THE Caribbean Community (CARICOM) Secretariat, on Monday, symbolically turned the sod for the construction of a US$16 million Photovoltaic Power Generation System to be located at its headquarters at Turkeyen.
The project, which includes the installation of a 400-kilowatt solar photovoltaic power generator, is expected to see the facility being almost entirely powered by solar energy and moving off the grid. Extra power not utilised by the headquarters is expected to be fed into the Guyana Power and Light (GPL) grid for supply to residents. According to media reports, the system will also include a battery and power conditioning system for energy storage and power quality regulation and an advanced building energy management system to, among other things, provide air conditioning controls, track energy efficiency and indoor air quality.
Periodista Rocio Higuera
Speaking at the ceremony, CARICOM Secretary General, Irwin LaRocque, mentioned that over the last decade, renewable energy and energy efficiency have been on the forefront of the Region’s agenda, this is because there is global acknowledgement that the way in which we produce, deliver and use energy is important for sustainable development. La Rocque noted too that within CARICOM, buildings account for nearly 80 per cent of electricity usage due to our climatic conditions as well as design. He said the project is part of a wider initiative called ‘The Introduction of Renewable Energy and Energy Conservation System in Guyana and CARICOM’, being financed by the Government of Japan, through the Japan International Cooperation Agency (JICA)
Solar energy should form an integral part of any country’s plan in addressing alternative energy. Where Guyana is pursuing a ‘Green Economy’, as a matter of its primary developmental thrust, whenever an institution – the likes of CARICOM, business or individual, switch to this form of energy, such act takes the country closer to the goal. Alternative energy, such as solar, plays a significant role in protecting the environment. This is so given that it replaces consumption of fossil fuel which gives off emissions, which has been scientifically proven to be harmful to the environment. As consumption of fossil is reduced, the air we breathe becomes healthier and will help in enhancing the health of citizens and nations
According to the watchdog Union of Concerned Scientists in its 2011 Report (which was revised November 2014), Guyana is among the 20 per cent of the “rest of the world” where each country’s share of total carbon dioxide emission comes from energy consumption. The top emitters are China at 27 per cent, the United States 17 per cent, Russia five per cent, India five per cent and Japan four per cent. Specifically to Guyana, according to the World Resources Institute as at December 31, 2012, our Greenhouse Gas Emissions, excluding land-use change and forestry, is recorded at 3.60. When it includes land-use change and forestry, Guyana records 7.64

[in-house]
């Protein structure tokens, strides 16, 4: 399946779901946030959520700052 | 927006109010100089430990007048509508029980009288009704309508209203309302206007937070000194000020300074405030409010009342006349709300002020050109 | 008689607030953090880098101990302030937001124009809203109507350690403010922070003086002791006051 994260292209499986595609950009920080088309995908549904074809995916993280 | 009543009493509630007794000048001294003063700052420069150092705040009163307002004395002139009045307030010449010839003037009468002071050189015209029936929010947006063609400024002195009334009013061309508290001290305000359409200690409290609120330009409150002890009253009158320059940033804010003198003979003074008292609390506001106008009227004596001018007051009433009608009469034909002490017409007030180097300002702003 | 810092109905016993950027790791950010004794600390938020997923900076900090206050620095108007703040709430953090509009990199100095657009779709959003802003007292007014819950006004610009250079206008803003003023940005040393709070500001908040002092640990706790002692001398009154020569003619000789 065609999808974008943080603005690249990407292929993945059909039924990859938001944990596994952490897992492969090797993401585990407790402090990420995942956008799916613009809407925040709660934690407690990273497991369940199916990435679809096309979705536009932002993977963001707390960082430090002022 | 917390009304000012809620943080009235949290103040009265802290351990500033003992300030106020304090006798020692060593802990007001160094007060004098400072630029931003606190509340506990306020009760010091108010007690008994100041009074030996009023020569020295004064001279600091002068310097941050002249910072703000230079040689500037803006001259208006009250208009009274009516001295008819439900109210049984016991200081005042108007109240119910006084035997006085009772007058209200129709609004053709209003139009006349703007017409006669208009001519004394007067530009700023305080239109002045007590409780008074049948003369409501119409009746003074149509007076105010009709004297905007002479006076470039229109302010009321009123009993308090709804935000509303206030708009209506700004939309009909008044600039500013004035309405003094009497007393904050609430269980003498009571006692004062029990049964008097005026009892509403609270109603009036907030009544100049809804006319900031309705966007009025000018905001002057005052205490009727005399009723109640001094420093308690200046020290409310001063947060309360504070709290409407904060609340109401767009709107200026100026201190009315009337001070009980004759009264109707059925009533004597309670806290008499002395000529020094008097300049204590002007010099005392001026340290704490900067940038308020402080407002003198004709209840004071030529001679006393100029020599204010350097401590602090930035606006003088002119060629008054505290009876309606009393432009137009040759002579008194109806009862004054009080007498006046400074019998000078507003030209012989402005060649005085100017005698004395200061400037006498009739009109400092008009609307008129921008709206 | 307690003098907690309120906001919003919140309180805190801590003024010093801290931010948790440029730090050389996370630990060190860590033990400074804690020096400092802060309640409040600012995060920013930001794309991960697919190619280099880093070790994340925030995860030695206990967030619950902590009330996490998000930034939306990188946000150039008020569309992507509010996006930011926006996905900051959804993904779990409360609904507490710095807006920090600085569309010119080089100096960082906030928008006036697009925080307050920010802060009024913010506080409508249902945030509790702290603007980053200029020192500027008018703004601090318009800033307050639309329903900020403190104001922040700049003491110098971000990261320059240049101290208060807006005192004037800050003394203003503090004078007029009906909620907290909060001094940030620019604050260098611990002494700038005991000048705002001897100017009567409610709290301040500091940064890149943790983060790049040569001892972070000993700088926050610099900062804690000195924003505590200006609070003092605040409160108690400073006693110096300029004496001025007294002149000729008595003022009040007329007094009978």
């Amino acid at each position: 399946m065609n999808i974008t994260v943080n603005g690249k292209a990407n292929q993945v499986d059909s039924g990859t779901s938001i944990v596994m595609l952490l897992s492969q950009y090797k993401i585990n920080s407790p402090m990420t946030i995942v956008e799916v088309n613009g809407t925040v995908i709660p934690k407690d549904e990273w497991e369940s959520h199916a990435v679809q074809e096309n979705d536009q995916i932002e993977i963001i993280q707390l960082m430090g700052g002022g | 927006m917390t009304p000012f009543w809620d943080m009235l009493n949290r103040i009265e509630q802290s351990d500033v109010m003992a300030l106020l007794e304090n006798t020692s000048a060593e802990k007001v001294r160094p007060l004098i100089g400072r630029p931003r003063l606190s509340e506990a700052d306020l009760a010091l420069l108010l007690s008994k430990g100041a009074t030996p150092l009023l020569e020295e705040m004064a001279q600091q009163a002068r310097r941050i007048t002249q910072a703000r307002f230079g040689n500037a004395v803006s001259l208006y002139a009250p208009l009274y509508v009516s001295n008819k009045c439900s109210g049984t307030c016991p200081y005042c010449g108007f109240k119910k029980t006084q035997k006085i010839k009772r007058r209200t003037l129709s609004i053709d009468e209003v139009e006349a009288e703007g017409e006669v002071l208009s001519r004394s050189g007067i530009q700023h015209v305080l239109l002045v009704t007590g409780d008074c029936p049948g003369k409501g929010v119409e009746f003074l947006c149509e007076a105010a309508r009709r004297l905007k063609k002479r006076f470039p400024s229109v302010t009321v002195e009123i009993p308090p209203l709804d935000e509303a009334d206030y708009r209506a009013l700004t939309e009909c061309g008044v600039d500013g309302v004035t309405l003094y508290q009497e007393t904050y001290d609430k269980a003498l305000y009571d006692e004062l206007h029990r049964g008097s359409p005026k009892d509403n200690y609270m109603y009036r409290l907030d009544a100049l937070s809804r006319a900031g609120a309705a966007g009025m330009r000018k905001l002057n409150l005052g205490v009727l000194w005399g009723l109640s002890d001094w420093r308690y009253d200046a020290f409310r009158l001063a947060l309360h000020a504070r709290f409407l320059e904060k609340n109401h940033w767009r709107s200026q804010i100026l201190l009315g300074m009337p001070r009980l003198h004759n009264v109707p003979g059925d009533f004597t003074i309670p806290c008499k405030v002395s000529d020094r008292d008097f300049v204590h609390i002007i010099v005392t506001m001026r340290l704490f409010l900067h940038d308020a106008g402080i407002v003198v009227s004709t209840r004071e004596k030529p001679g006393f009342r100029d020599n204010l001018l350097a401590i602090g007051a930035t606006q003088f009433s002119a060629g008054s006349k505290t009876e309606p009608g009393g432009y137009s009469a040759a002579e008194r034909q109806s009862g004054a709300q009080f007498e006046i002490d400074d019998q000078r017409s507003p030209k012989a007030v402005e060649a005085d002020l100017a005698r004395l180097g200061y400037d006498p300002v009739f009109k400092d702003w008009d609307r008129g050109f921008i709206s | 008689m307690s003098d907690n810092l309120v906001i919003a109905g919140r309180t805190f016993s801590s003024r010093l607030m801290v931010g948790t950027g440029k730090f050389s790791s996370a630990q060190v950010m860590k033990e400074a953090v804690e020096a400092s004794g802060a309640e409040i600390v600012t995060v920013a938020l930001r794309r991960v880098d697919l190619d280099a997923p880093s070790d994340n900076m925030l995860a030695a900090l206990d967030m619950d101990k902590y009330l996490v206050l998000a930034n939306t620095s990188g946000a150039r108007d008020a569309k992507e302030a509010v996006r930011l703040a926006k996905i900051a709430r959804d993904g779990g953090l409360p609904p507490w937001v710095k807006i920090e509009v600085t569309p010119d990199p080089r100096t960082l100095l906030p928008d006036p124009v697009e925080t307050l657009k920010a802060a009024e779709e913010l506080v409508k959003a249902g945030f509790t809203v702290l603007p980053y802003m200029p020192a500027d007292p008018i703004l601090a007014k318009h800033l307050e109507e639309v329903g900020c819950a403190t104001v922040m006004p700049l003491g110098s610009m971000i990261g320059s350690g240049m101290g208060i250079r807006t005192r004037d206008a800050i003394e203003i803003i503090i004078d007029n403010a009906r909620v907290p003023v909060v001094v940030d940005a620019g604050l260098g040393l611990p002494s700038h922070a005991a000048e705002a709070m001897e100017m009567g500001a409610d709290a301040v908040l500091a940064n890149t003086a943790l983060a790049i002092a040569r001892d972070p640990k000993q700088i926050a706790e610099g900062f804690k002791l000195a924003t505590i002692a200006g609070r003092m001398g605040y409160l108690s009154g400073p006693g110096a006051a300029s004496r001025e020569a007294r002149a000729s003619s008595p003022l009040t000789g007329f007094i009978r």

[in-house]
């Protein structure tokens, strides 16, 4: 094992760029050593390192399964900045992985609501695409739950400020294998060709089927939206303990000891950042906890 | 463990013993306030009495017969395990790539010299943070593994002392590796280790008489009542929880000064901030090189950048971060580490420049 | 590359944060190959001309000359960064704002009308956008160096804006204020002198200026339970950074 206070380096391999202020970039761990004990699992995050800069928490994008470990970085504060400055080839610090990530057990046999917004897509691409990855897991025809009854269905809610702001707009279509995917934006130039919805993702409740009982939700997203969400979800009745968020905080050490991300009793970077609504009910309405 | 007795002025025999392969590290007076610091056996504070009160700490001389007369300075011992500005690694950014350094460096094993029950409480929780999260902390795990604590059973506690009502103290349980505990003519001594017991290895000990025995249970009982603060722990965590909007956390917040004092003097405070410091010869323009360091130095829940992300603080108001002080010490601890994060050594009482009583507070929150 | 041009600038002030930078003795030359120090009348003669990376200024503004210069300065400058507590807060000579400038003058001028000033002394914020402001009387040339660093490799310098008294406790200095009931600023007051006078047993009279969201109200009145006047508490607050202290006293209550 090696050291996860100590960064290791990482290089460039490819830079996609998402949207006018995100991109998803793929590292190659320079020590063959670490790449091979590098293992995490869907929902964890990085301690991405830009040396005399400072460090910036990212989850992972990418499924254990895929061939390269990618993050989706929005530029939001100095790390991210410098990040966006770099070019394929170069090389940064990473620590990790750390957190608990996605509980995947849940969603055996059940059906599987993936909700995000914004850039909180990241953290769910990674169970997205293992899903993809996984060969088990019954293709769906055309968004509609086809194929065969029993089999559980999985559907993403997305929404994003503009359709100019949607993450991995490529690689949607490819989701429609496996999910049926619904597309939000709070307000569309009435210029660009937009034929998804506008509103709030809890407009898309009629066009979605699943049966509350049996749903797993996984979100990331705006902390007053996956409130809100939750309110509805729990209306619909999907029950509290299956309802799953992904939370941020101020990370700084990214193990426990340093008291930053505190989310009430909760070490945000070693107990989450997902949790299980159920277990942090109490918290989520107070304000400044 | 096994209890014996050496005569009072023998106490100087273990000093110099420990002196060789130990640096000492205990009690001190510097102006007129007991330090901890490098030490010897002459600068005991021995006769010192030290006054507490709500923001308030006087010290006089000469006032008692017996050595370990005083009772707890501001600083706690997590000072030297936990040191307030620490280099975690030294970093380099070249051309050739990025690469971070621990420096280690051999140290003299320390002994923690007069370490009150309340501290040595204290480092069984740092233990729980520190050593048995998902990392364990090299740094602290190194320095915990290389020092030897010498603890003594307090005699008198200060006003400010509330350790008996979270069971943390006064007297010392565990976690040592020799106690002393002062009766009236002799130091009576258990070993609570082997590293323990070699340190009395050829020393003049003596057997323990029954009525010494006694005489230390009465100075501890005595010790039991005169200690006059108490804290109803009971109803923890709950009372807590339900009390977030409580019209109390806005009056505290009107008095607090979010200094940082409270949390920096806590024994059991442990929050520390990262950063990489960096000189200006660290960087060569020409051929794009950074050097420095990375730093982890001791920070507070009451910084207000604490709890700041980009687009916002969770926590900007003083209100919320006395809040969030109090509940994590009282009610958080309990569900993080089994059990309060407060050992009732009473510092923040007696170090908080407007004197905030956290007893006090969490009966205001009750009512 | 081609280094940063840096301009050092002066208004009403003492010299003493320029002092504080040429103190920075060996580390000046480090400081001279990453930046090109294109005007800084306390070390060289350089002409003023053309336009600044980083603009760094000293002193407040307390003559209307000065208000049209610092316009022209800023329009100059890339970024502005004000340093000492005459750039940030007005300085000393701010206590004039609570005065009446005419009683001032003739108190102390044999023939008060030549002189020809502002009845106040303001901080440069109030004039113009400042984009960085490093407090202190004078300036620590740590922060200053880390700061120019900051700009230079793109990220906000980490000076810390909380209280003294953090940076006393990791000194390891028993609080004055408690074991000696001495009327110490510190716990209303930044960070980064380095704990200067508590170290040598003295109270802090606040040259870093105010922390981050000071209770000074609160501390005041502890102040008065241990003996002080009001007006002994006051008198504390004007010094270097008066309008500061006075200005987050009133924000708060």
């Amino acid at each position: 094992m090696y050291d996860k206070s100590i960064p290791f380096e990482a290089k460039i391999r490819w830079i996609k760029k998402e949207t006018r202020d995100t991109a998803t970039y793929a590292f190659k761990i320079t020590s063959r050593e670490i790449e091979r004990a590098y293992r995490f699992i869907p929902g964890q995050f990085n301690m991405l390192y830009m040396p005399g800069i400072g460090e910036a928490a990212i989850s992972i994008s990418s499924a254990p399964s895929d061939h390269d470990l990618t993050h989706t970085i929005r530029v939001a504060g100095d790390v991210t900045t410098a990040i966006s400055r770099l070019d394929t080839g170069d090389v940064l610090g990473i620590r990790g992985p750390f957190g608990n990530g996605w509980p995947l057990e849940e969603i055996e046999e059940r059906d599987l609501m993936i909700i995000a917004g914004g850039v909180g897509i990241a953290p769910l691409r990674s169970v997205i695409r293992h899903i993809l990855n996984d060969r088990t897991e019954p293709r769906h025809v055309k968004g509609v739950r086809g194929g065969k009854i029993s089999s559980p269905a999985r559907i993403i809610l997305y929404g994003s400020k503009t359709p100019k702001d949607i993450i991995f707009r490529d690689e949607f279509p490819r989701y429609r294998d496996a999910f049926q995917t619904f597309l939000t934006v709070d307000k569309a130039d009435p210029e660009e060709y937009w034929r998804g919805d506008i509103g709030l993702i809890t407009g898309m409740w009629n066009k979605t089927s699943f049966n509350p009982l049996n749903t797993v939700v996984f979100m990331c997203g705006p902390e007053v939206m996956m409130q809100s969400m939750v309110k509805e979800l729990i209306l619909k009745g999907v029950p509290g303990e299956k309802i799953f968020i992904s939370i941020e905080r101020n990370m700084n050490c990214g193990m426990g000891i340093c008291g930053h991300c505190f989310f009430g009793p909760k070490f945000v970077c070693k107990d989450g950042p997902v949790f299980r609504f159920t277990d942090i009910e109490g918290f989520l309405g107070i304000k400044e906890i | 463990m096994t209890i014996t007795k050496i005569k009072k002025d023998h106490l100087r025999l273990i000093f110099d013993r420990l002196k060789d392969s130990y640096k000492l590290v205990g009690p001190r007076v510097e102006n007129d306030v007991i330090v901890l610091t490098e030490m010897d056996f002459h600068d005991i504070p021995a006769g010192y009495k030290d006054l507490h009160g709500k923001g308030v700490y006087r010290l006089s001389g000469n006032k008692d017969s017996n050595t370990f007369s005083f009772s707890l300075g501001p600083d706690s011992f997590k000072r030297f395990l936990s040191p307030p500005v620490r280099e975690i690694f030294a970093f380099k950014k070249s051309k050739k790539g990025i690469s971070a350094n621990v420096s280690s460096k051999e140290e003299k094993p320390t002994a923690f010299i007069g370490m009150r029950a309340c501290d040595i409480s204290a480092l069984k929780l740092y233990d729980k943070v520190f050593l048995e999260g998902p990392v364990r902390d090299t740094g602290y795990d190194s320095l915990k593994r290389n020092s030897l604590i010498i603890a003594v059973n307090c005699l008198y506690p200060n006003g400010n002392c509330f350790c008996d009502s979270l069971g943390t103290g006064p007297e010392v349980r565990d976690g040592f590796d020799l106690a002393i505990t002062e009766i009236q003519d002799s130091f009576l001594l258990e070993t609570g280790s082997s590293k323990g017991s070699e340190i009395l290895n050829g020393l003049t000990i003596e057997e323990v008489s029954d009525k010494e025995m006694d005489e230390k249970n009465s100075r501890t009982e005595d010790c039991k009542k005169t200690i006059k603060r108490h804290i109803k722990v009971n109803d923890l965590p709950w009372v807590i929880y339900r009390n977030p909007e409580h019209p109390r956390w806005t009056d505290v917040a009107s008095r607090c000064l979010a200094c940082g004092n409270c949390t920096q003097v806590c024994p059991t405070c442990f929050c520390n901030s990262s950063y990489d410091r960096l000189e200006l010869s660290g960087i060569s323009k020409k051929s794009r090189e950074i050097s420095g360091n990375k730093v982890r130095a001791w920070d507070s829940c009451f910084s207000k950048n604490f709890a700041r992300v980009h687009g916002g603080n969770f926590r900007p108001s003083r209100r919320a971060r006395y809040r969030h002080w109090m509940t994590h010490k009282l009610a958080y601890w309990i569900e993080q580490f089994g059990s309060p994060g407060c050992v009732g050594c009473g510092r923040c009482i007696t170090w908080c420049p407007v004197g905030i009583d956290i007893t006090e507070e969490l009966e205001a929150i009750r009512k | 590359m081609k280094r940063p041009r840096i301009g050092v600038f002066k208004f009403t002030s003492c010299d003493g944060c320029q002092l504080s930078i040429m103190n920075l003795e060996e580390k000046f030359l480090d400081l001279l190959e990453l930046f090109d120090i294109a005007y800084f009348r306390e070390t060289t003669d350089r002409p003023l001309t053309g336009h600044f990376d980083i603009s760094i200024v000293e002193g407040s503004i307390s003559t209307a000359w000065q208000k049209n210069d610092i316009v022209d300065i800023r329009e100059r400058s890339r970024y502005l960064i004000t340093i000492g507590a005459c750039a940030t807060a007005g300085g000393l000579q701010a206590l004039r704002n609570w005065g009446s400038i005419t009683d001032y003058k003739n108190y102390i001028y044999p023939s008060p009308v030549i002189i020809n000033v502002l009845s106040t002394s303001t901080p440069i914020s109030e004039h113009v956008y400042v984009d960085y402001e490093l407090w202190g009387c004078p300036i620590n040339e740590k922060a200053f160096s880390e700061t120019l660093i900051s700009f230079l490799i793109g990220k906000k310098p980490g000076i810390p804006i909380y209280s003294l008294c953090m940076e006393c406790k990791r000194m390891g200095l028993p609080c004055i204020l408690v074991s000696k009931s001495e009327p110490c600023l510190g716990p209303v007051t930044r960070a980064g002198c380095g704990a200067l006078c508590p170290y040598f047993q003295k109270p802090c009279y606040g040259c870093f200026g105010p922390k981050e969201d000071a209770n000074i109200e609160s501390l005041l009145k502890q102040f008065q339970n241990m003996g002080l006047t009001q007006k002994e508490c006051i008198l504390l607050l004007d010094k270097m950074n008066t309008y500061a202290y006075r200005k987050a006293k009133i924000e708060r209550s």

As a signatory to the United Nations Climate Agreement which came into effect on January 5, coming with this is a responsibility to help meet the international timetable goals for reducing emissions. The Caribbean Community (CARICOM) also has its own Energy Thrust, which Guyana has helped to shape and has a responsibility to bring to fruition. In previous national budgets, the coalition government has committed to granting concessions to those desirous of benefitting from alternative-energy technology. This opportunity not only helps in harnessing the natural energy at our disposal, but also creates a more reliable source of energy than presently obtains. Further, such pursuit would realise the reduction of overhead expenses overtime, new opportunities for employment and economic opportunities, and Guyana elevating its image as a credible nation among members-states, regional and extra-regional
The government has set itself a lofty goal – but not unachievable – that by 2040, the country will achieve renewable energy and energy-efficiency status. With 20 years remaining to achieve this goal, and in the midst of evident public delight with reported fossil fuel finds, such aspiration may not be taken lightly, which may require a refocusing of interests and energies. While government has targeted, for special attention, areas to be retrofitted, where businesses and private citizens are following suit, they are deserving of commendation, even as all efforts must be made to encourage others. Back in 2017, the Nand Persaud Group of Companies went fully solar when it commissioned a $110m system at its Tain, Corentyne, call centre. The Demerara Bank Limited, Camp Street headquarters, is now fully converted
Government also, on its own, has constructed Guyana’s first solar farm at Mabaruma in the North West District. Four acres of land had been identified for an ambitious 400-megawatt project, which, when it becomes operational, would afford an additional 17 hours of electricity to the 3,000 residents. The Demerara Bank, in addition to going ‘green’, is providing support for others to do likewise. Though in our society — where there can be little dispute — habits are hard to change and the full appreciation of alternative energy is yet to be grappled with, this bank is helping the process of changing behaviour by making funding available at reasonable cost. At the eight per cent interest rate, the impetus is there to act. Retrofitting homes and other buildings create new types of jobs and other economic opportunities, direct and indirect. For home owners, opportunities are presented to opt for going fully solar or creating a hybrid system. The possibilities for using alternative energy are limitless and Guyanese are being encouraged to take advantage of the opportunities